The gate was as heavy as it looked. I dismounted in one swift movement and tried to pull on the brass handles that stood half way up its side. It was useless. How even the people of the town managed to get them open was beyond me. But then I noticed a thick rope running from the gate. It disappeared into a wooden shed that had not aged well at all. The walls were at a slant and, as a result, the door could not close. A pair of feet the length of my thigh poked out from the darkness.

The screeches from the crowd were fresh in the air and I suddenly imagined that this is what my father must have experienced prior to his capture. I dropped from my horse, who was beginning to twitch due to the commotion around him, and gave the frayed rope a sharp tug. I did not fancy going into the shack and awaking whatever it was in there personally. There was a snort, much like a horse’s, and the feet disappeared…only to re-emerge at the end of thick legs, a giant barrel of a chest and a flat face. The thing was old, its patchy hair greying to such an extent it was almost white. It was human, of a kind. All the correct number of feet, toes, hands, and eyes were there but just magnified on a titanic scale. It looked at me with sad yellowing eyes.

“The gate!” I said in as calm a voice as I could muster. He, for I now believed the creature to be male, had not noticed the crowd advancing behind but it was only a matter of time. “The gate, please!”

He continued to look at me with dull incomprehension. His body was racked with scars and welts not dissimilar to the wounds on Eva except all a lot older. The thing had been a slave for a long time.

“For the love of the sun, please!” I almost begged. The crowd was some hundred strong. If I had been in tighter situations I really cannot recall when.

The giant ambled over to my horse and stood there. For the briefest of moments I was overawed by the power of the thing, even though he was old and had lost much of his original size. He still stood my height and a half and one gnarled fist could have crushed the life from my already depleted lungs. He did not however but looked at the girl sprawled across the saddle. He lifted one large finger and brushed a lock of her dark hair from her deeply bruised face.

“Dead?” He asked looking at me with those disturbingly cheerless eyes.

“Almost, I need to help her. She’s dying.”

He reached out again and softly touched Eva’s hair. “She a good ‘un. Always a good ‘un.” The large hand pulled away and the hulk of the man turned towards the sounds of shouting. Another half a minute and the mob would be upon us.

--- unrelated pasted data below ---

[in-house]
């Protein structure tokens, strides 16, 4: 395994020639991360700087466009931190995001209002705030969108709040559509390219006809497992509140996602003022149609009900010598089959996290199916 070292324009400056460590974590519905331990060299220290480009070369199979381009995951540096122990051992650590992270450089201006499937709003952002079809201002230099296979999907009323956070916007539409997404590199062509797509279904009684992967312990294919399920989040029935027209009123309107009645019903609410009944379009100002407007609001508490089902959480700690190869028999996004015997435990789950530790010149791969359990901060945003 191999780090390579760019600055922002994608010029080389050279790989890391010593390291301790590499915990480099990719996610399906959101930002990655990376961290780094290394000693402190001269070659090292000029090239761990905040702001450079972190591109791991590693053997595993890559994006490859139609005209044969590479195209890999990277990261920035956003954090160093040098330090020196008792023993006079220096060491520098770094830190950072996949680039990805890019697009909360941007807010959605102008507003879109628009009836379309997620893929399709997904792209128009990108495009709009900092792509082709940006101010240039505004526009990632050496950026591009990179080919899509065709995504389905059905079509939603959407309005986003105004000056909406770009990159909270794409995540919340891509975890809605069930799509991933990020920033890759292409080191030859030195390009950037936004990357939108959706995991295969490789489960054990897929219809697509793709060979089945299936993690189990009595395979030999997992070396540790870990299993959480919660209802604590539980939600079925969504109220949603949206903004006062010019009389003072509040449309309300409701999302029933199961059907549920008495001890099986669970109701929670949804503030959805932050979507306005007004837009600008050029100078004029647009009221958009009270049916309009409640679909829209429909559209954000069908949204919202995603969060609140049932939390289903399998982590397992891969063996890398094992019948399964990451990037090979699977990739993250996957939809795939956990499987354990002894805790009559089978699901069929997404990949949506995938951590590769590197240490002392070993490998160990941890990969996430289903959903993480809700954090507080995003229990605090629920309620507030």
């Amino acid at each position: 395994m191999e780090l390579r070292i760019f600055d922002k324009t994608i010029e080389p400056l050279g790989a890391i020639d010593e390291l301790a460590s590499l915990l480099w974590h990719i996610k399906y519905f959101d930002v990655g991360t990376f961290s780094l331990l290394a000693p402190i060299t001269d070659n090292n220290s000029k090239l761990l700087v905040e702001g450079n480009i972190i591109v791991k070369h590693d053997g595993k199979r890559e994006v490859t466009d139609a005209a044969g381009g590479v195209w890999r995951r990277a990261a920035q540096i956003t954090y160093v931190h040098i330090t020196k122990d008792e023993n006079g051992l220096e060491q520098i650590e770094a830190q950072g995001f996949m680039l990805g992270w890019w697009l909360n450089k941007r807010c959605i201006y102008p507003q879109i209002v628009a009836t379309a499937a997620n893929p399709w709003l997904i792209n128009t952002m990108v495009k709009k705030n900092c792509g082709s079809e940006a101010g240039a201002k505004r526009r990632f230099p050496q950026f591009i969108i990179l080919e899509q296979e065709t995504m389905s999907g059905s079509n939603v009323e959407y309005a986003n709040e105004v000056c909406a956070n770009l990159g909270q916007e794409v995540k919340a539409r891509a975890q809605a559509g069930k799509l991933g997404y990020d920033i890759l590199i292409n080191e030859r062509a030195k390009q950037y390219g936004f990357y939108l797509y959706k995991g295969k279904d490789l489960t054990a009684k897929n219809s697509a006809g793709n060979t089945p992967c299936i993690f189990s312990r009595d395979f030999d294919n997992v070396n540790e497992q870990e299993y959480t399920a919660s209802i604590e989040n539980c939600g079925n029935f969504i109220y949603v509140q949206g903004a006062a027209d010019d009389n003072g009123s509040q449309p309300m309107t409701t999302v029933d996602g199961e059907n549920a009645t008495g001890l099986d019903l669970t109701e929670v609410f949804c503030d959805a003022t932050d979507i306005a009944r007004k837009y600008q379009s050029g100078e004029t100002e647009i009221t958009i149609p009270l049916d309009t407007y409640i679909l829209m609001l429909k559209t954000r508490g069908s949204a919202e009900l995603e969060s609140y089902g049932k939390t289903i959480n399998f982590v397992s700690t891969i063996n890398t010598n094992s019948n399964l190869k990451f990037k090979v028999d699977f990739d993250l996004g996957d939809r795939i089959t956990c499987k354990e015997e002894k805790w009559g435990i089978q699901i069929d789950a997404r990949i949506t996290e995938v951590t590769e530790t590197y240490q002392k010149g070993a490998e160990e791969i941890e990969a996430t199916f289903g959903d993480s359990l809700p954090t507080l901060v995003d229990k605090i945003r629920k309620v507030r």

Stooping to pick up the heavy rope, the large man began to pull open the gates using easy hand over hand movements. It was as if the heavy wood weighed nothing more than paper to him. “You help her. I stay.” He said to me as a gap was made big enough for me to pass through.

I nodded and replied “many thanks my friend.” I saw no point in persuading the man. He was old and I did not want to be held up any more. I jumped into the saddle and kicked my horse again. Eva and I were now free to return to the barren landscape that lay between us and Montfort.

The kindly creature who had helped us escape would now surely die. The people of Ripon Malzeard did not seem the forgiving kind and the man was old. Another could always be bought as the next slave caravan passed through this way. I wandered briefly if he would let himself be killed or put up a fight. I have seen slaves being beaten to death before. Some just lost the will to live and just lay in the dust while their tormentors took their life with whip or flail or knife. They made no sound.

A roar, followed by a tirade of screams told me that this slave was not going the same way. I stopped some hundred paces from the gates and looked back. The giant stood its full height and swung the thick rope in its hands like a club. One man, the one that had escaped death in The Prancing King, stepped too close and was caught across the chin by a knot that was the size of his head. The unfortunate man was lifted clean off his feet and came to rest on the halberd of the man behind. I smiled despite myself: all seven of those rapists were now dead after all.

Our saviour would not survive long, not against such overwhelming odds but he was giving me time to escape with the only person who had shown it kindness during its life in that town. Without me, she would die. Maybe she would even die with me but I would do what I could to prevent that happening, at least for now.

I turned and rode hard, not wanting to see the moment that a blade found its mark.



A piece of parchment blew against my leg. It stuck there, wrapping itself around my calf like seaweed around a rock. For a moment I let it stay there as I surveyed the wreck that I found myself in front of. Then I reached down to pick it up.

Hugo of Grandville’s caravan of tropical stuffs,’ was the caption across the top of the browning paper. Underneath was an itinerary of what had been in the caravan. I looked up at the ragged skeleton of one of wagons, sitting useless in the midst of the desolate landscape. What items had been available for sale had long gone, pillaged by a stream of passers-by. The process had a hierarchy of sorts. The most valuable wares would have been stolen away by the bandits (the ones who had attacked the caravan in the first place). Then, the caravan survivors would have loaded their arms with whatever they could carry and attempted the rest of the journey to Montfort. The penultimate pillagers would have been desperate passers by who would take the remaining items. The bodies of those slain in the raid would be left for the vultures. These carrion were the last in the process.